Drover Alum Since Day One: Omolulu Ogunleye
While the majority of the undergraduates at the University of Science and Arts of Oklahoma come from in-state, the institution has always had a significant contingent of international students who chose to pursue their college education here before setting out to make a difference in their native country. One such student is Omolulu Alaba Ogunleye, who traveled from Ogun State in Nigeria to Chickasha, Okla., and earned his bachelor’s degree in business in 1982.
Having recently retired from a senior position in Nigeria’s Federal Ministry of Power, Ogunleye credits USAO’s liberal arts curriculum with motivating his civically-minded career path and teaching him how to be adaptable to changing situations. The university’s interdisciplinary mission helped him accept people for who they are and gave him crucial life experience living and working with different people. The close, collaborative campus environment was also a formative part of his college experience.
“The friendly disposition between faculty members and students is equal to none,” said Ogunleye. “I will never forget my principal mentor and advisor Dr. Mary Ann Goin, as well as other mentors like Dr. Wayne Tyle, Dr. Rosemary Smith, Mr. Sikes, Mr. Grieble, the registrar Jack Hudson and many more!”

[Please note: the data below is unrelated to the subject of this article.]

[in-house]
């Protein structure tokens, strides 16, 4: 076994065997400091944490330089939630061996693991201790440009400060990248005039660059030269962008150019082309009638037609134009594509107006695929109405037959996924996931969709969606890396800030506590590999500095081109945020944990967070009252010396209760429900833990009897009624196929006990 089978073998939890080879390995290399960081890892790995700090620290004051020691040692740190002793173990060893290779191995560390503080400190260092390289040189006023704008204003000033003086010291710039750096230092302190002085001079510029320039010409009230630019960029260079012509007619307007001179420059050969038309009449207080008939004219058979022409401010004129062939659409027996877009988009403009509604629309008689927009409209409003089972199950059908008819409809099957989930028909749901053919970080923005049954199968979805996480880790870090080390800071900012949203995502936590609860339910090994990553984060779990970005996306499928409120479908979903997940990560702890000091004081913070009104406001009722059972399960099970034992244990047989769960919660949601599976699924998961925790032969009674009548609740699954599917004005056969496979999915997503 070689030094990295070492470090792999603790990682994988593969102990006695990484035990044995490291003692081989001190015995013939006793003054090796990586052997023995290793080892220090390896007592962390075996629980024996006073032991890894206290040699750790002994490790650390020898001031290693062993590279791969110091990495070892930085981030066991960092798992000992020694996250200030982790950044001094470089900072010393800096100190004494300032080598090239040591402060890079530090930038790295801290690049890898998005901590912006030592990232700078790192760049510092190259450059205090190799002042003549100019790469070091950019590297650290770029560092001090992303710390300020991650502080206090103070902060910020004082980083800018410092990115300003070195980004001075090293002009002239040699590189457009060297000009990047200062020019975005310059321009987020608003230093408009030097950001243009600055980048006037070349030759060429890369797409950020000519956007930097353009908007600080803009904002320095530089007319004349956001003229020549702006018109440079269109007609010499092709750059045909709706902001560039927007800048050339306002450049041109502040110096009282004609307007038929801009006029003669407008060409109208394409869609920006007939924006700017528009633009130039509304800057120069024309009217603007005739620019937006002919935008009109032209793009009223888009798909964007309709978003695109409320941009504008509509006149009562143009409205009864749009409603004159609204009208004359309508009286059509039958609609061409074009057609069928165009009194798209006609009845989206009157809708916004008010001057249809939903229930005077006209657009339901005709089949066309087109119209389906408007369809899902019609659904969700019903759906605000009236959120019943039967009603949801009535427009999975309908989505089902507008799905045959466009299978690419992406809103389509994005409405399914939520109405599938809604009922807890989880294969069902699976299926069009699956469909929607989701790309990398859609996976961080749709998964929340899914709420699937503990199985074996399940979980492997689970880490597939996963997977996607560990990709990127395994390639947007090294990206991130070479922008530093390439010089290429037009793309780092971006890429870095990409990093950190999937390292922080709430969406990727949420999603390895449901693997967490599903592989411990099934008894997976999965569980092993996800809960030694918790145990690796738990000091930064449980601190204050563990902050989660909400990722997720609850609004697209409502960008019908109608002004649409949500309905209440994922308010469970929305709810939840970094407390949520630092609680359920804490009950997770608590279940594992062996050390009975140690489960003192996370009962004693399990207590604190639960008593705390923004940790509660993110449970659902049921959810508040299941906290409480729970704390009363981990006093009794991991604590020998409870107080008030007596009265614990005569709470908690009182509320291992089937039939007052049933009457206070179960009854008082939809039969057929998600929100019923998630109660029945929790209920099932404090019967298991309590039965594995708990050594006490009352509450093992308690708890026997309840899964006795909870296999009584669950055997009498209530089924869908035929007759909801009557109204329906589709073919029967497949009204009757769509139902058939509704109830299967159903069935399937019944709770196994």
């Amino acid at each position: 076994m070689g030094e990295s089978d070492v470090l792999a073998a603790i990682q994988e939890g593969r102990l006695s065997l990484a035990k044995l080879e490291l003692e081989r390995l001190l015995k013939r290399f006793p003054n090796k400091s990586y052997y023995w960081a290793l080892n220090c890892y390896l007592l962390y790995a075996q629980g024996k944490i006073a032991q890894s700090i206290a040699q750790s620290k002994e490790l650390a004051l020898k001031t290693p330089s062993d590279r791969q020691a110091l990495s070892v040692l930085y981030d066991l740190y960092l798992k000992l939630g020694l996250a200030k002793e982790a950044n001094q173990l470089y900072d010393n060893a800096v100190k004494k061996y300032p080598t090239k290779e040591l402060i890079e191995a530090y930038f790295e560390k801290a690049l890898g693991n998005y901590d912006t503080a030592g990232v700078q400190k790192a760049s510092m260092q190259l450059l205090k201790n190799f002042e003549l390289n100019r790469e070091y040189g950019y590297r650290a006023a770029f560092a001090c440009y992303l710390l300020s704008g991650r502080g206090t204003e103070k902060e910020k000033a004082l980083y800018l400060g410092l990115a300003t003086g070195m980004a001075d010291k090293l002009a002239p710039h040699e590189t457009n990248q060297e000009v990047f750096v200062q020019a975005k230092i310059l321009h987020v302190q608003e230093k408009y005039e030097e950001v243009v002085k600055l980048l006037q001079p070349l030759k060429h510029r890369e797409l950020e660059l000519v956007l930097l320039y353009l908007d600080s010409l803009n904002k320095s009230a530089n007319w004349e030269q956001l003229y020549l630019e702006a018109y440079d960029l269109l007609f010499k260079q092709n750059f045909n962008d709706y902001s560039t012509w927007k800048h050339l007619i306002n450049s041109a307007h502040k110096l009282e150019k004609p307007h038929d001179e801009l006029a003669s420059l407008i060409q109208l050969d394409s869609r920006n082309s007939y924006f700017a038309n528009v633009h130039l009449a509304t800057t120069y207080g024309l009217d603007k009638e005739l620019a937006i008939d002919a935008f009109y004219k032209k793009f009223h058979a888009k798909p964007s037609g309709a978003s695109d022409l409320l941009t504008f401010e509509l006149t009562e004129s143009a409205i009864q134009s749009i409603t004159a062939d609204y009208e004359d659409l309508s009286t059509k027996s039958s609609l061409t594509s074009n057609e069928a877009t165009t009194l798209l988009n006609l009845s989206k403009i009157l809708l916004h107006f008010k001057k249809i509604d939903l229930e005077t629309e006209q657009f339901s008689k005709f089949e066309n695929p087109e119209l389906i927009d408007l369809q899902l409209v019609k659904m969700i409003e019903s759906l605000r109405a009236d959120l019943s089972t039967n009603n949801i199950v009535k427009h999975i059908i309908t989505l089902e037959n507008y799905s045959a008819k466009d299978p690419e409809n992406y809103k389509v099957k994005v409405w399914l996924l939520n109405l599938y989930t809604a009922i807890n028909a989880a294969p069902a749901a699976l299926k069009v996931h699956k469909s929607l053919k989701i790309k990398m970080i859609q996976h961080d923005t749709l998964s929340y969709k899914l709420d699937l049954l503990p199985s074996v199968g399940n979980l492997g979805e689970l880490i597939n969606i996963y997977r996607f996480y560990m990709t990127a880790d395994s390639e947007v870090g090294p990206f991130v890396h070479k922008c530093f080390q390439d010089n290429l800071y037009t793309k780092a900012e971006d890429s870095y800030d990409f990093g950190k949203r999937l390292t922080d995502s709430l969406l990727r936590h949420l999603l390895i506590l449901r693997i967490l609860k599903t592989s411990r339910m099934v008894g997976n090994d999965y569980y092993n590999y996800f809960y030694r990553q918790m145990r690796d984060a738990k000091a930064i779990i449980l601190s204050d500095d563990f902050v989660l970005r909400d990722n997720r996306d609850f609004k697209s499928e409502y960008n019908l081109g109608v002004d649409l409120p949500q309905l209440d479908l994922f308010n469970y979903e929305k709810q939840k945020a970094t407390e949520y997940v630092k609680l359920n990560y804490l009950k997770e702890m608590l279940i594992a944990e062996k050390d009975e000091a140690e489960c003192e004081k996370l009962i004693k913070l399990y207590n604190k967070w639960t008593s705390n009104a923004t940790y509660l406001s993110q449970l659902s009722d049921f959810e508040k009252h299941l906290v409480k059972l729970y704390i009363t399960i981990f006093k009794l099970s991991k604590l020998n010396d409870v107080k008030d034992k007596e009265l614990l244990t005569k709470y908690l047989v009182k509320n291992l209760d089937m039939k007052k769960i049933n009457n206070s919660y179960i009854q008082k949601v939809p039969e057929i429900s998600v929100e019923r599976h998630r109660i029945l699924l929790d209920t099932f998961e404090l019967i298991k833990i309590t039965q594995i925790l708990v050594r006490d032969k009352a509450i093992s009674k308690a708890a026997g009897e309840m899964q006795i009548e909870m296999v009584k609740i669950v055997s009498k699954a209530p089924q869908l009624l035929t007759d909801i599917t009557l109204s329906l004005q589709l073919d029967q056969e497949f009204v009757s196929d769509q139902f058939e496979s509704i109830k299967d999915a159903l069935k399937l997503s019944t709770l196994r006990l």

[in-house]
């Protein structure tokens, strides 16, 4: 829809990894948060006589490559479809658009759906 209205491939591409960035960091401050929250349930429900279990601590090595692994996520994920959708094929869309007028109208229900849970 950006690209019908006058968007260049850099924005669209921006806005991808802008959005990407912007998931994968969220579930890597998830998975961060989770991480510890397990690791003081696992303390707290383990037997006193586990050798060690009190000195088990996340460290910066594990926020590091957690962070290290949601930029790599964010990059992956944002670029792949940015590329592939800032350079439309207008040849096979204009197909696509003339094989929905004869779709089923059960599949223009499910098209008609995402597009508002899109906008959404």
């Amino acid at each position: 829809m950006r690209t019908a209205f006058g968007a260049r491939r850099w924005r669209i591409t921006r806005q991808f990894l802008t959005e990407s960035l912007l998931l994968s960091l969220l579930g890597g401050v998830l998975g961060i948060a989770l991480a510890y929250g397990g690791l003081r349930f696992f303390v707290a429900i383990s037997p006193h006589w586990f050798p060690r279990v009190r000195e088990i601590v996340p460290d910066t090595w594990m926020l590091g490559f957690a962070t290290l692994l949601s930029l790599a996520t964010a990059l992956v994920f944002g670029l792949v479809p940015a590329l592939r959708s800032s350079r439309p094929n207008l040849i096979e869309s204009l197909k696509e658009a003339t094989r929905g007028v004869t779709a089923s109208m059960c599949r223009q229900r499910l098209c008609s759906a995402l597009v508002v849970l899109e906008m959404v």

Among his most noted accomplishments as a USAO student is serving as vice president from 1981-82 of the university’s chapter of Phi Beta Lambda, the national career and technical organization for business students. After finishing his undergraduate studies, Ogunleye went on to earn a master’s degree from the University of Central Oklahoma in 1983, before traveling to Northern Ireland and completing another master’s in purchasing and supplies management at the University of Ulster–Newtownabbey in Belfast in 1992.
Immediately following his second master’s degree, Ogunleye then become a student fellow with the European Economic Commission to study procurements management in Belfast during the European Single Market proclamation in the mid-1990s. This work laid the foundation for him to become a chartered member of the Institute of Purchasing and Supply—London in 1995.
Returning to Nigeria after completing the fellowship, Ogunleye began working for the Federal Government of Nigeria’s Ministry of Power, rising through to the rank of deputy director in the course of several decades of service. In February 2017, he registered his own business, Renaissance Materials and Logistics Consultancy, with the Nigerian government in order to provide supply chain and project management services, purchasing and supply consultations, and procurement capacity building services.
While his career has allowed Ogunleye to take in a world’s worth of experiences, his advice to the young people studying at USAO today echoes the voices of so many who have come before.
“Be yourself and be the best you can be,” he said. “USAO is a home away from home, a unique university with a quality liberal arts education and multicultural environment.”